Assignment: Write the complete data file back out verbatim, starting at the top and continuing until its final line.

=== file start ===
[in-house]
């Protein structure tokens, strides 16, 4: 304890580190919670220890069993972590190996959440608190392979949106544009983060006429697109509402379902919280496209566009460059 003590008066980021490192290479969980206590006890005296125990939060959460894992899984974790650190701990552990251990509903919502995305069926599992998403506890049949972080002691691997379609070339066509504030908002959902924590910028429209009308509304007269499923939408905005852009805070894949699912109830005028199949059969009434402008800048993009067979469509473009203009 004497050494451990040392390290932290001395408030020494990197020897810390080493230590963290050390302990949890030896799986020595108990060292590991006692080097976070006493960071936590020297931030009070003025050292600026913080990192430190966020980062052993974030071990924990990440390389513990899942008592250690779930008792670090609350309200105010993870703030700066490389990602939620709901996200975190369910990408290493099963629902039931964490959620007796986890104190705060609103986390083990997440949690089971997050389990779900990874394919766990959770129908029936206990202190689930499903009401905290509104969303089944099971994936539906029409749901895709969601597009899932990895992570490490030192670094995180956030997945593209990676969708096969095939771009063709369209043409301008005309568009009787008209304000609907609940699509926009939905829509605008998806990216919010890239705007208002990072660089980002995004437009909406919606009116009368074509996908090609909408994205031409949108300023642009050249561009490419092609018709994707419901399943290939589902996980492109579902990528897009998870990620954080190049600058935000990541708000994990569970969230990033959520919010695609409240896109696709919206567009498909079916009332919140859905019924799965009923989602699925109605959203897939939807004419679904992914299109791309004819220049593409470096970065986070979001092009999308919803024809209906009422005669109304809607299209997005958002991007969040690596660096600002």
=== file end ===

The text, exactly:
[in-house]
């Protein structure tokens, strides 16, 4: 304890580190919670220890069993972590190996959440608190392979949106544009983060006429697109509402379902919280496209566009460059 003590008066980021490192290479969980206590006890005296125990939060959460894992899984974790650190701990552990251990509903919502995305069926599992998403506890049949972080002691691997379609070339066509504030908002959902924590910028429209009308509304007269499923939408905005852009805070894949699912109830005028199949059969009434402008800048993009067979469509473009203009 004497050494451990040392390290932290001395408030020494990197020897810390080493230590963290050390302990949890030896799986020595108990060292590991006692080097976070006493960071936590020297931030009070003025050292600026913080990192430190966020980062052993974030071990924990990440390389513990899942008592250690779930008792670090609350309200105010993870703030700066490389990602939620709901996200975190369910990408290493099963629902039931964490959620007796986890104190705060609103986390083990997440949690089971997050389990779900990874394919766990959770129908029936206990202190689930499903009401905290509104969303089944099971994936539906029409749901895709969601597009899932990895992570490490030192670094995180956030997945593209990676969708096969095939771009063709369209043409301008005309568009009787008209304000609907609940699509926009939905829509605008998806990216919010890239705007208002990072660089980002995004437009909406919606009116009368074509996908090609909408994205031409949108300023642009050249561009490419092609018709994707419901399943290939589902996980492109579902990528897009998870990620954080190049600058935000990541708000994990569970969230990033959520919010695609409240896109696709919206567009498909079916009332919140859905019924799965009923989602699925109605959203897939939807004419679904992914299109791309004819220049593409470096970065986070979001092009999308919803024809209906009422005669109304809607299209997005958002991007969040690596660096600002």